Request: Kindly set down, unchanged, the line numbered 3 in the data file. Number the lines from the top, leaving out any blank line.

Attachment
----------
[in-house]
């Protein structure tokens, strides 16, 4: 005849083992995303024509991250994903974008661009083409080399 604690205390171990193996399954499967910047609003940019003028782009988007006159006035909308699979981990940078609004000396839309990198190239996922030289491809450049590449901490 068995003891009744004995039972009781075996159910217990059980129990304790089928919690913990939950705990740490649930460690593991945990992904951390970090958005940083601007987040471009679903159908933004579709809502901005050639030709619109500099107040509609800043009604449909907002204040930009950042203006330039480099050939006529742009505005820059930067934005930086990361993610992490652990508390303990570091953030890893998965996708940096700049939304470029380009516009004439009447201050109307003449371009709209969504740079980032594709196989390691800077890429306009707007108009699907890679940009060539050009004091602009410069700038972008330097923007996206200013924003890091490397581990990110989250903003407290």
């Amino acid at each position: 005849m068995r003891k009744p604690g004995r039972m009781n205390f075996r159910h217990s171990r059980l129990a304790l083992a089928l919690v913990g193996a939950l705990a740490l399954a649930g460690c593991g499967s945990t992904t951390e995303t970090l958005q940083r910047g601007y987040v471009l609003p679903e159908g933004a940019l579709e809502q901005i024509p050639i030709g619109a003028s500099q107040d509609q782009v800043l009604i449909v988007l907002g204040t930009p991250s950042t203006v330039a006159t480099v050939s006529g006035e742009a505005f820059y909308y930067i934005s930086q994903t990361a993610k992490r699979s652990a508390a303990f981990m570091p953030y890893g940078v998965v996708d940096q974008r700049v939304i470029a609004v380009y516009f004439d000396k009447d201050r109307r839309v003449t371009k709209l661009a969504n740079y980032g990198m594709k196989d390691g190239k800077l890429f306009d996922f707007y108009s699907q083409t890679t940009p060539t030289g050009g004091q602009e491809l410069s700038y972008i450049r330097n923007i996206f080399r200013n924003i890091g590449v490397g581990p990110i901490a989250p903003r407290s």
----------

């Amino acid at each position: 005849m068995r003891k009744p604690g004995r039972m009781n205390f075996r159910h217990s171990r059980l129990a304790l083992a089928l919690v913990g193996a939950l705990a740490l399954a649930g460690c593991g499967s945990t992904t951390e995303t970090l958005q940083r910047g601007y987040v471009l609003p679903e159908g933004a940019l579709e809502q901005i024509p050639i030709g619109a003028s500099q107040d509609q782009v800043l009604i449909v988007l907002g204040t930009p991250s950042t203006v330039a006159t480099v050939s006529g006035e742009a505005f820059y909308y930067i934005s930086q994903t990361a993610k992490r699979s652990a508390a303990f981990m570091p953030y890893g940078v998965v996708d940096q974008r700049v939304i470029a609004v380009y516009f004439d000396k009447d201050r109307r839309v003449t371009k709209l661009a969504n740079y980032g990198m594709k196989d390691g190239k800077l890429f306009d996922f707007y108009s699907q083409t890679t940009p060539t030289g050009g004091q602009e491809l410069s700038y972008i450049r330097n923007i996206f080399r200013n924003i890091g590449v490397g581990p990110i901490a989250p903003r407290s």